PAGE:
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Reviewed by Mary Metcalf 9/15/2009
your words speak much truth and hold the attention and imagination of many, you have captured my heart and mind with your well spoken words
mary etta
Reviewed by Amber Moonstone 9/10/2009
I love this Native American Tale. and I love that you honor your wife so much. You are a good man Ed, one of a kind for sure.
Thank you for such beauty you put into this world.
Much peace, love, and light,
Amber "V"
Reviewed by Tom Hyland 9/10/2009


Reviewed by Patrick Granfors 9/9/2009
I have a couple from my youngster travel days but had never heard the origin of the tear. Thanks for the lesson. Patrick
Reviewed by Karen Vanderlaan 9/9/2009
great telling of this legend!
Reviewed by Karla Dorman, The StormSpinner 9/9/2009
Had not heard the legend behind Obsidian, but have always loved that stone. Love it even more, now. Very interesting and informative, Ed, thank you! Well done.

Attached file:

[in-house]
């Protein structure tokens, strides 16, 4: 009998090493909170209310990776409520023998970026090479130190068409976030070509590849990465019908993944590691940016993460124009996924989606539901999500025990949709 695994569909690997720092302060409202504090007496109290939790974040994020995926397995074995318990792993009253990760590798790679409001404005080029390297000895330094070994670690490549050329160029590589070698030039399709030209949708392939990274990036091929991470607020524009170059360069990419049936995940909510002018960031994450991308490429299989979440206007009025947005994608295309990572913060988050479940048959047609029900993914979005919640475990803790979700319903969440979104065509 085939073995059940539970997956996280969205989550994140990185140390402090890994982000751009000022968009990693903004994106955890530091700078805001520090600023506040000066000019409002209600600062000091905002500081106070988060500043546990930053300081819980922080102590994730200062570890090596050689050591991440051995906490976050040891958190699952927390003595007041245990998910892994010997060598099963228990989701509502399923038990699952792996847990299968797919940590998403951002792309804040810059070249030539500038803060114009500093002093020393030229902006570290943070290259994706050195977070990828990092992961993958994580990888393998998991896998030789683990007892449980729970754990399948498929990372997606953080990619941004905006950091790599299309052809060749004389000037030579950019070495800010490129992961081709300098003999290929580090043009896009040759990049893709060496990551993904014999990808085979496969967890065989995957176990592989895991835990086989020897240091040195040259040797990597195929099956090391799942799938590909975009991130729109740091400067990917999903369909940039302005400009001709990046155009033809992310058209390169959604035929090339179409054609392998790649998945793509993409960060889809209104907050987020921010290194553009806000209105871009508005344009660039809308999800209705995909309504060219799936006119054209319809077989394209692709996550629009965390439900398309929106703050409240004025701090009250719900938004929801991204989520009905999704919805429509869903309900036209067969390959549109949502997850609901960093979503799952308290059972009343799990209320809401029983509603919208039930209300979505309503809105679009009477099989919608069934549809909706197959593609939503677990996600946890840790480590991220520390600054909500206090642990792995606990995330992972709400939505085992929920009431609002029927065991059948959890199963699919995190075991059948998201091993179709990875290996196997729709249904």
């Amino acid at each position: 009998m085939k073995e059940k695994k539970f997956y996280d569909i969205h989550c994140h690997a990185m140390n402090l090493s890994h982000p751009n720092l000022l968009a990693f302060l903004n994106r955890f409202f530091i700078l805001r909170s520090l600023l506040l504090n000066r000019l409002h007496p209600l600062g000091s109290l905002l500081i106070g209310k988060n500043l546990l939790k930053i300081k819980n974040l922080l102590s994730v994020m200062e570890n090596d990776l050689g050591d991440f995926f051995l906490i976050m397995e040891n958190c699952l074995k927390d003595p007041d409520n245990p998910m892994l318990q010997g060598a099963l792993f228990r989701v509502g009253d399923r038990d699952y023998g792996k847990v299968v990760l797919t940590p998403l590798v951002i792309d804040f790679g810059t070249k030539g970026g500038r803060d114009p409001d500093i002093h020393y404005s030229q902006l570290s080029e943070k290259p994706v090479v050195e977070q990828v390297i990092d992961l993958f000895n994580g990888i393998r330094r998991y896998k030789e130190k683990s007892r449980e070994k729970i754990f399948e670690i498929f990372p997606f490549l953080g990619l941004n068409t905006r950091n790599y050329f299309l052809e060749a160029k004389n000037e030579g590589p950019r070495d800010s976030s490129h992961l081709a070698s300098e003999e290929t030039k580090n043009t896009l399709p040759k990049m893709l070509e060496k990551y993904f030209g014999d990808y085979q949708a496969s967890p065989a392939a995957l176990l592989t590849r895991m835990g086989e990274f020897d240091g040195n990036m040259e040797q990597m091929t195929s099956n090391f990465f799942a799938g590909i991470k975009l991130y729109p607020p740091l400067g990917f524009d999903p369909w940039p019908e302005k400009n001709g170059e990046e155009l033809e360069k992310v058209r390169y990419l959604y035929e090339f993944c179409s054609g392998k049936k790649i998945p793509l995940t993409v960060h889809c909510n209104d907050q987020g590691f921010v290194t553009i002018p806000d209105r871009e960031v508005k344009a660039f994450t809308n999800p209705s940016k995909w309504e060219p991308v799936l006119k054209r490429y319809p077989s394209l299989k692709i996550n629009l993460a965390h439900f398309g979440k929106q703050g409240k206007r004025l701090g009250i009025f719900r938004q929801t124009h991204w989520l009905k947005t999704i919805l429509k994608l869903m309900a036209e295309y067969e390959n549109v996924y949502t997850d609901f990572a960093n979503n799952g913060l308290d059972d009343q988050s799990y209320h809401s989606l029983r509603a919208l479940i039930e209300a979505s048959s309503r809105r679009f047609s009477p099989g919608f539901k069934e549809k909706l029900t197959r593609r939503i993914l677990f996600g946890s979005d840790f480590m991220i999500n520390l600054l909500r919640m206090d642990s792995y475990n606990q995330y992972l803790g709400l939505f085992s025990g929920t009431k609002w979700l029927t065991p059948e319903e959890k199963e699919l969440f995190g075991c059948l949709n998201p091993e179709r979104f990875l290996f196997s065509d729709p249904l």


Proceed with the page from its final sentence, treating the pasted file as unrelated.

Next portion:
(((HUGS))) and love, Karla.
Reviewed by LadyJtalks LadyJzTalkZone (Reader) 9/9/2009
My best friend here is part apache and she puts the tear look on each of the wall hangings she makes. Good write, I know the story well from her. LadyJ
Reviewed by Karen Palumbo 9/9/2009
Such a sad tale that did not have to happen. How they suffered needlessly yet the stories are still told today and I hope one day the entire culture will re-emerge stronger than before. What history they hold...

Be always safe,
Reviewed by E T Waldron 9/9/2009
How magnificent to know someone who honors their wife in this era of disdain we live in! Kudo's to you brother Ed, and many blessings be upon you and your wife always! I loved this poem, exposing such sorrowful events,that stain our history,we need to remember!thank you for sharing!

much love,
tiger lily
Reviewed by Kate Burnside 9/9/2009